On Sat, Dec 15, 2012 at 1:09 AM, Michael Haggerty <mhag...@alum.mit.edu> wrote:
> On 12/15/2012 04:14 AM, Felipe Contreras wrote:
>> I'm going to say it one last time; merging this patch series either
>> creates issues for the users, or not. There is a reality out there,
>> independent of what you, Junio, or me think or say. And the fact is,
>> that if this patch series is going to create issues for the users,
>> *nobody* has pointed out why, so, since there's no evidence for it,
>> the only rational thing to do is believe that there will be no issues
>> for the users.
>> There is no known issue with the code, that is a fact. This code could
>> be easily merged today, and in fact, it was merged by Junio already
>> (but then reverted). There are no positive outcomes from the delay,
>> only negative ones. I will address the minute issue about the extra
>> cruft, eventually.

Couple of facts first:
a) This code was already merged
b) This code is for a test
c) I'm the only developer so far

> Cruft in the codebase is a problem for git *developers* because it makes
> the code harder to maintain and extend.

A problem big enough to warrant the rejection of the patch series? No.

> And therefore cruft is a problem for git *users* because it slows down
> future development (in whatever small amount).

Don't confuse potential issues with real ones. It *might* slow down
future development, but will it do it with absolute certainty and
beyond any reasonable doubt? No, it might not slow anything at all.

And even if it does, by how much? 50%? 10%? 1%? Chances are it would
be barely noticeable to the users.

And even if it was substantial, this is on *test* code. Most users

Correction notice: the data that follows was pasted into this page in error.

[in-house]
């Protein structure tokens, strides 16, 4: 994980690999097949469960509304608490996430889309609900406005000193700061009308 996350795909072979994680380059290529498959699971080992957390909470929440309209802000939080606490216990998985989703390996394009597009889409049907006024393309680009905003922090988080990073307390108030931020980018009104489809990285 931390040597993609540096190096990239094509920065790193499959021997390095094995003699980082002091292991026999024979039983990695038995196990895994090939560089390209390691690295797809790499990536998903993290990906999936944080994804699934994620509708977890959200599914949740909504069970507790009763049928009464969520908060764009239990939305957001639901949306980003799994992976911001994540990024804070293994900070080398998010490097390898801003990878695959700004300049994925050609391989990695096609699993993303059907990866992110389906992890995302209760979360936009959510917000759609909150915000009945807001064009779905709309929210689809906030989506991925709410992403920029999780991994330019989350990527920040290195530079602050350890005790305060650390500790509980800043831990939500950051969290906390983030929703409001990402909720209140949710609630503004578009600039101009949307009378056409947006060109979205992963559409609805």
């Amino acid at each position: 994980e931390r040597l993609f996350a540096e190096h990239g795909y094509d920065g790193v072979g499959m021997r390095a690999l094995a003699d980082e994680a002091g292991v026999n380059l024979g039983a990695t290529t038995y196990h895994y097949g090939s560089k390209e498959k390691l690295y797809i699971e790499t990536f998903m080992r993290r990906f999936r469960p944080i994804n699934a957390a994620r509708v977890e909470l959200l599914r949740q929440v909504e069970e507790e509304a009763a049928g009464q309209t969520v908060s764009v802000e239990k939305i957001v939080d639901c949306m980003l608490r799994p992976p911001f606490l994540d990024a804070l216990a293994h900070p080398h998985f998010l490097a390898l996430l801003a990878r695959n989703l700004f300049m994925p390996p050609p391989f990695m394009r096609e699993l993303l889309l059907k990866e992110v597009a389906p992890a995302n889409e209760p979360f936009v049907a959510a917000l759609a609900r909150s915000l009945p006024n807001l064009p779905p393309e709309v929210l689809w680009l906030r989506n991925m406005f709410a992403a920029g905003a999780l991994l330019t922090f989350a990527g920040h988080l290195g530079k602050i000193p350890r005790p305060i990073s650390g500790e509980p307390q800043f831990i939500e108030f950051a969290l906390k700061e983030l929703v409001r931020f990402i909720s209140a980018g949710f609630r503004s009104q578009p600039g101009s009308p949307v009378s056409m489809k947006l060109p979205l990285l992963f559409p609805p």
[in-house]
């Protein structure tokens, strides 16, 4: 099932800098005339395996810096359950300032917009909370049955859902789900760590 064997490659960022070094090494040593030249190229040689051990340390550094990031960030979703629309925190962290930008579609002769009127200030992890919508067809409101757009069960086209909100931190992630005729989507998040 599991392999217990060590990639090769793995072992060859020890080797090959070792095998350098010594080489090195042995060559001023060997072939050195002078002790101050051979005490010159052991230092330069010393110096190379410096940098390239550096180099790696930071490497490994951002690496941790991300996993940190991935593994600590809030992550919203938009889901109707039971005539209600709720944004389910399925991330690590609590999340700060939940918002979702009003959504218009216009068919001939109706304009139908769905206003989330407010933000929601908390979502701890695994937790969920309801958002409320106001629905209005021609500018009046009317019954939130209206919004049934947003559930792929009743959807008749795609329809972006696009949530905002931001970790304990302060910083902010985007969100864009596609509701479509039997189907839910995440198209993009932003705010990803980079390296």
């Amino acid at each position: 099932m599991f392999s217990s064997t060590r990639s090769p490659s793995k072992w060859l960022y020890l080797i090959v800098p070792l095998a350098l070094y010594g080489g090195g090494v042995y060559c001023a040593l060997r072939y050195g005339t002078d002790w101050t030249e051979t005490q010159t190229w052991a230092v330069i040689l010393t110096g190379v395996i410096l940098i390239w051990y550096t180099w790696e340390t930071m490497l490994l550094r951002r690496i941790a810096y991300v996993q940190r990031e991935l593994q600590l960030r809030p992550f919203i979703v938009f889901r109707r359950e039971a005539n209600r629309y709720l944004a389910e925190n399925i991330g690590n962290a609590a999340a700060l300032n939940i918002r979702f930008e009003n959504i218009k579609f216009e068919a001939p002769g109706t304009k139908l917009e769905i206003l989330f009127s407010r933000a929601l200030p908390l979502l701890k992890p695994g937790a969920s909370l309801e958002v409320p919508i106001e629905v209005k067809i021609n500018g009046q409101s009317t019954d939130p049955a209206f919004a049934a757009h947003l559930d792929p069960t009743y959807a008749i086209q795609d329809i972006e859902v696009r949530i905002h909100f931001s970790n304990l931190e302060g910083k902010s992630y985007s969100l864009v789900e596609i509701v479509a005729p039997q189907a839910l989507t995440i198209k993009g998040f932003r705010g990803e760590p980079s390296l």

survive just fine with most of the contrib code not having tests at
all, they can probably survive with the development of the test code
for remote-bzr being a tad slower.

But who are these developers that would be slowed down? So far I'm the
only contributor, and I'm not going to be slowed. If and when somebody
else contributes, and find his or her development is slowed down by
this, he or her would probably start by removing that code his or
herself, and submit the appropriate patch.

> Moreover, it is dangerous for a project to accept crufty code based on a
> contributor's promise to clean up the code later:

But it was already accepted:

The world didn't end the first time, presumably, if this code is
accepted again, the world will not end either.

> * The developer might not get around to it, or might take longer than
> expected.

Somebody else could do it. This is collaborative development after
all, is it not?

I don't see people halting because something is somebody else's code.

> * Until it is cleaned up, the cruft hinders other potential developers
> to that code.

How many *potential* developers are we talking about? By how much?

> * The presence of cruft lowers the expectation of quality for the whole
> project; cruft breeds more cruft.

Please. This is in test code for the contrib area, most code in that
area doesn't even have tests.

> It is simpler and fairer to have a policy "no crufty code" than to try
> to evaluate each instance on a case-by-case basis.

Even then, the problem can be easily solved by simply removing the
whole file (contrib/remote-helpers/test-bzr.sh), I say that has more
potential to hurt users and developers, but hey, "no crufty code".
Since most code in the contrib area doesn't have tests, we would still
be following the "policy".

None of this benefits the *real* users one iota.

Anyway, these theoretical minute problems aren't worth worrying about,
nor discussing. If you want to damage real users, go ahead.


Felipe Contreras
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